Although the stories seem like isolated incidents, the data shows that as much as 70% of injuries go unreported or underreported in the workplace. An estimated 50% of injures go unreported in the construction industry alone. That means either the individual who was injured doesn’t report it or the safety professionals fails to report the injury on OSHA logs. But, there could be a number of different factors.
Although rare, more and more safety professionals are facing jail for falsifying injury data. Walter Cardin was sentenced to six and a half years in jail on 8 counts of major fraud against the United States for not reporting and misclassifying injury data. This falsification in the data allowed his company to receive $2.5 million in safety bonuses from the Tennessee Valley Authority.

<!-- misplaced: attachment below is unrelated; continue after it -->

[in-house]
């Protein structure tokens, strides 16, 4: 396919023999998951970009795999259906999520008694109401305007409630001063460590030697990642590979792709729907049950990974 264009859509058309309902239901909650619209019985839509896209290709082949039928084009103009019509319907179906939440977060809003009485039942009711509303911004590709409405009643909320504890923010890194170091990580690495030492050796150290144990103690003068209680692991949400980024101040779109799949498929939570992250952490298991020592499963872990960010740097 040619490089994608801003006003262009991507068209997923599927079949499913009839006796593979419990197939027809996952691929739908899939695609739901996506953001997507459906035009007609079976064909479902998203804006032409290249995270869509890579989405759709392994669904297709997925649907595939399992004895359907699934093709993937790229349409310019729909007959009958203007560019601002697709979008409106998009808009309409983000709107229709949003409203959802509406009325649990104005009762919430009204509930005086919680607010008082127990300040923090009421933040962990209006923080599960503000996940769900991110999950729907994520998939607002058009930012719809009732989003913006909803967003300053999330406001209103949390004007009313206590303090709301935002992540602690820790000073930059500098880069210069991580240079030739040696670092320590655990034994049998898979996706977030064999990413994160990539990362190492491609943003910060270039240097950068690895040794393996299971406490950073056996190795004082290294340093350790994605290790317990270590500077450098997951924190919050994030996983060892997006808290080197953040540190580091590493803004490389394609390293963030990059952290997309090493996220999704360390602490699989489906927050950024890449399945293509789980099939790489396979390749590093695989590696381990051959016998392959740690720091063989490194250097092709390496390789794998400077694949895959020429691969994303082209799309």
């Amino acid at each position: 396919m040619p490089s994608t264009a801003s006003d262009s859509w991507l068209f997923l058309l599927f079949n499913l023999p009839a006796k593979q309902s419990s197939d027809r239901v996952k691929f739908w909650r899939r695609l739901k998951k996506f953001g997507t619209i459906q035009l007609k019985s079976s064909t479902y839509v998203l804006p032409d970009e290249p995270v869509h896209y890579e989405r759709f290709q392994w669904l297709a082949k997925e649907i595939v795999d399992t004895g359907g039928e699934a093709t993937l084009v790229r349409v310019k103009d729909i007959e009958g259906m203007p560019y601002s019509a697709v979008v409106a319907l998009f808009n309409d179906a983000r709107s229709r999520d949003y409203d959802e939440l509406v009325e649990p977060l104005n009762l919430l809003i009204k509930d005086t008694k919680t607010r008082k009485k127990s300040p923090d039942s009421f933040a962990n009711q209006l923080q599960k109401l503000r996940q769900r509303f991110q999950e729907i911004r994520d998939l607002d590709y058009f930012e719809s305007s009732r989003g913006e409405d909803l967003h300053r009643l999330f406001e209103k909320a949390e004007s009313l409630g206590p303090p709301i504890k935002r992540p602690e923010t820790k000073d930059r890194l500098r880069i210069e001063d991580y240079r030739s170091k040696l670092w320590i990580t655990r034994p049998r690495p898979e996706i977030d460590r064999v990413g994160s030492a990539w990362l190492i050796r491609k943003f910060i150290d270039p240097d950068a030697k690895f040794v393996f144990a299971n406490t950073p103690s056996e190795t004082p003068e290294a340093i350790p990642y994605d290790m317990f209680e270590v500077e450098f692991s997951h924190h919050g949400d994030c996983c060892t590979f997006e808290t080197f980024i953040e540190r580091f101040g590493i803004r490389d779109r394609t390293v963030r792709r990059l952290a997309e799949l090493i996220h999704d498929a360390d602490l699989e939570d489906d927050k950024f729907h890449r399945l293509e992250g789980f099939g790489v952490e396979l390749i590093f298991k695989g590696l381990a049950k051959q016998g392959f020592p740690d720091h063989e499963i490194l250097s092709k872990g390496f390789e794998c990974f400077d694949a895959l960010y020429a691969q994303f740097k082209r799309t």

One of the goals of electronic recordkeeping is to flush out the information and get a greater sense at the real injury data. Whether that happens, remains to be seen, but any increase in injury data will more than likely create a trigger from OSHA. The best advice is to be as honest as possible for peace of mind and to avoid potential jailtime. Besides training tracking, the STAC system is designed to store and create your OSHA 300, 300A, and 301 logs based on the injury information. Electronic recordkeeping is the future and the STAC system can give you peace of mind through electronic recordkeeping of injury information.
If you would like to know more about that OSHA logs in the STAC system let me know!
Vice President of Safety & Customer Service
Have you read the 270 page OSHA 2254 Training Requirements in OSHA Standards? Well we did! Take our survey and see how we can help identify gaps in your safety and health policy and training program.